Russia to deliver first S-400 missile to Turkey in July: reports

Above, Russian S-400 anti-aircraft missile launching system on display in this file photo taken on August 22, 2017. (AFP)
Updated 26 June 2019

Russia to deliver first S-400 missile to Turkey in July: reports

  • ‘We are making first delivery in July as part of out plans’

MOSCOW: Russia will make first delivery of the S-400 missile systems to Turkey in July, Russian news agencies cited the head of Russian state arms exporter Rosoboronexport saying on Wednesday, in accordance with the earlier-stated plans.
“We are making first delivery in July as part of out plans,” Alexander Mikheev is quoted as saying by RIA news agency.
The plans of Turkey, a NATO member, have irked Washington, which threatened with sanctions against Ankara if it goes ahead with the purchase.

Ankara searches for Moscow support for Libya cause

Updated 3 min 29 sec ago

Ankara searches for Moscow support for Libya cause

  • Expert doubts that President Recep Tayyip Erdogan will get full support from his Russian counterpart Vladimir Putin for his Libya cause, as Moscow’s main focus now is Syria

ANKARA: Following the meeting of EU foreign ministers on Monday over the maritime delimitation agreement between Turkey and Libya, Turkey is trying to use other leverage to get support for its claims in the region as Brussels expressed solidarity toward its members, Greece and Cyprus.

On Tuesday, Turkish President Recep Tayyip Erdogan is set to talk with his Russian counterpart Vladimir Putin on phone over the latest developments in Libya and the situation of Libyan National Army Field Marshal Khalifa Haftar because he said the country risks turning into “another Syria.”

However, Moscow and Ankara are falling increasingly on opposite sides in Libya. On Nov. 27, Russian Foreign Ministry spokeswoman Maria Zakharova said that the deal between Turkey and the Government of National Accord of Libya (GNA) “gave rise to claims about Turkey’s attempts to legalize its military support for the government in Tripoli, including by way of a blatant violation of the arms embargo.”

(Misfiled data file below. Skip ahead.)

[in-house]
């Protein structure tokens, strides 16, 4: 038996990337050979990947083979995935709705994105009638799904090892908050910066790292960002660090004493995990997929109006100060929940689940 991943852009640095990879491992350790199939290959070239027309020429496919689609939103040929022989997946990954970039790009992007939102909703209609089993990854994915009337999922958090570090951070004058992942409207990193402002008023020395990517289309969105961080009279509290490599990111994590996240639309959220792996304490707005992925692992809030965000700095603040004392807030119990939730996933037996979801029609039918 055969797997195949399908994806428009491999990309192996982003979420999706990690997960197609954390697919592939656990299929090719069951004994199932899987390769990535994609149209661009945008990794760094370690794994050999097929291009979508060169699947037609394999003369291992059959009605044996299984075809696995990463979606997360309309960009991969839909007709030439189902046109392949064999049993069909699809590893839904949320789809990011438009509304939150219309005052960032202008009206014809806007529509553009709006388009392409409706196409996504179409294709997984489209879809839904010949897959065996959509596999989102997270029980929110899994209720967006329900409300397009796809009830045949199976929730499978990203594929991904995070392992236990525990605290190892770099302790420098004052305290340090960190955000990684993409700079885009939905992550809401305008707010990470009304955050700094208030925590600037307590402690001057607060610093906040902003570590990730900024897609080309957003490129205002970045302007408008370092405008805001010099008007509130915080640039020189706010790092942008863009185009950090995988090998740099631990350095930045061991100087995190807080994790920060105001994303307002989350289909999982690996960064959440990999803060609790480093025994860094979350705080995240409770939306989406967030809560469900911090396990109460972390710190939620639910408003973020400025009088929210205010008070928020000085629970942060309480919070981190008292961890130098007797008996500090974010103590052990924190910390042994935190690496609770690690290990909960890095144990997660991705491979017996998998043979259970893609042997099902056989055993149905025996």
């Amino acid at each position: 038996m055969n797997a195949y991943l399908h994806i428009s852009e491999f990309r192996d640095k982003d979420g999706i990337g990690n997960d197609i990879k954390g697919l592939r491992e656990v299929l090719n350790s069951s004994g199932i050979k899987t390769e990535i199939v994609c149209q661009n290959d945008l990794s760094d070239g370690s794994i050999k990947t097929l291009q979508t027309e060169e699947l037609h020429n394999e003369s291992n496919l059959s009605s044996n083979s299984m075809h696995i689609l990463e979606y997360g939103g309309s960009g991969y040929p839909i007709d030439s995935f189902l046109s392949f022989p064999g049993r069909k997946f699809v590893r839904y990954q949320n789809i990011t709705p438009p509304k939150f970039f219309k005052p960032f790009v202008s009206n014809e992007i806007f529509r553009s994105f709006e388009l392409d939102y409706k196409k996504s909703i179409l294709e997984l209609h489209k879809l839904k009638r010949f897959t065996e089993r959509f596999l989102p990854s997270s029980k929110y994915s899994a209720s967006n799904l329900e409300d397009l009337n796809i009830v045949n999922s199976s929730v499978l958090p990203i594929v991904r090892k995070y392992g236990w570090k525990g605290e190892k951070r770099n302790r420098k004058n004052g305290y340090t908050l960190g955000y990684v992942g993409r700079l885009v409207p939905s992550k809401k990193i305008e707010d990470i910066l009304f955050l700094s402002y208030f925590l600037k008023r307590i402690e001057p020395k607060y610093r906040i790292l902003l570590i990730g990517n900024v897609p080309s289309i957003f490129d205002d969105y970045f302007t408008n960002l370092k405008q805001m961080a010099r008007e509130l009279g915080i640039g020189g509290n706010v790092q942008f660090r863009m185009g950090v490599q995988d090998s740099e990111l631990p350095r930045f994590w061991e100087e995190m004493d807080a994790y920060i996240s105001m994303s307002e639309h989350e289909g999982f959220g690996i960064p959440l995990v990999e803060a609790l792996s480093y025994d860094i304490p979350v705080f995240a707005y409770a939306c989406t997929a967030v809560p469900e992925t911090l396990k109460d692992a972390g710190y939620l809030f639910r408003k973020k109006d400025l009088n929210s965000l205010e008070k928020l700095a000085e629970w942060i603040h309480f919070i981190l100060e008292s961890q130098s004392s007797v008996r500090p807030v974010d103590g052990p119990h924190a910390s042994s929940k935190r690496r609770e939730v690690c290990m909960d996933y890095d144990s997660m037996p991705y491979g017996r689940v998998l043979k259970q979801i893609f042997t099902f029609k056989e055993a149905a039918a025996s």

In an interview with state-run TRT on Monday evening, Erdogan also announced the likelihood of a joint hydrocarbon exploration between Turkey and the GNA after both sides ratify the controversial deal on maritime boundaries that allegedly challenges Greek sovereignty.

He also said Turkey may send troops to Libya, if the GNA request them.

Dimitar Bechev, a nonresident senior fellow at the Atlantic Councils’s Eurasia Center, doubts that Erdogan will get full support from Putin for his Libya cause. “Russia’s main focus now is Syria,” he told Arab News.

On Dec. 8, Commander of Libya’s Navy Admiral Faraj Al-Mahdawi, who studied at the Hellenic Naval Academy — like many other Libyan naval officers — promised to set Tripoli free and to demolish Turkey’s dreams.

While the EU’s meeting of foreign ministers was being held, an Italian naval frigate surprisingly docked in Larnaca, Cyprus, as a sign of collaboration. This was the third Italian naval visit in the last couple of months.

In his interview, Erdogan said that Turkey would get a new drilling ship to continue its activities in the Eastern Mediterranean, adding that the country’s operations may extend to the Black Sea or international waters.

But he claimed that “other international actors cannot conduct exploration operations in these areas Turkey depicted with this accord without getting permission. Greek Cyprus, Egypt, Greece and Israel cannot launch a gas transmission line without first receiving permission from Turkey.”

According to this perspective, the deal with the GNA gives the green light to Turkey for carrying out drilling on Libya’s continental shelf with Tripoli’s approval.

Despite being NATO allies, Greece and Turkey are two neighbors divided by a several decades-old problems. They have come to the brink of war several times, and have clashing over drilling rights and some disputed islets in the Aegean.

Erdogan termed Greece’s expulsion of the Libyan envoy an “international scandal” and said Athens will pay the price for its actions internationally.

As a retaliation to Turkey’s activities in the Eastern Mediterranean, the EU has recently halted talks on air transport agreement and urged the European Investment Bank to review its lending scheme to the country, which started accession negotiations in 2005.

Brussels also warned that additional “targeted measures” could be put on the agenda to further punish Ankara over its “illegal” maritime activities.

“A Memorandum of Understanding (MoU) ostensibly delineating maritime borders between Turkey and Libya causes serious concern,” EU foreign policy chief Josep Borrell told reporters after the EU meeting on Monday.

In a surprise move on Tuesday, Greece, defining the Turkey-Libya maritime deal as a threat to regional stability, lodged objections with the UN regarding the deal.

However, as Turkey is not party to the United Nations Convention on the Law of the Sea (UNCLOS), this mechanism could be a symbolic attempt to draw the attention of the international community.

Gabriel Mitchell, an expert on energy and Eastern Mediterranean from Virginia Tech University, thinks the UN may deliver statements about the Turkey-Libya maritime deal.

“Turkey will likely ignore an international legal decision on the matter. Over the last decade, Turkey has not been a participant in regional energy and maritime initiatives. Because it has not received an invitation, Ankara hopes to use this MoU as a means to forcibly reenter Eastern Mediterranean geopolitics,” he told Arab News.

According to Mitchell, even the notion of Turkey sending troops to Libya will draw strong warnings from many in the international community, including NATO member states.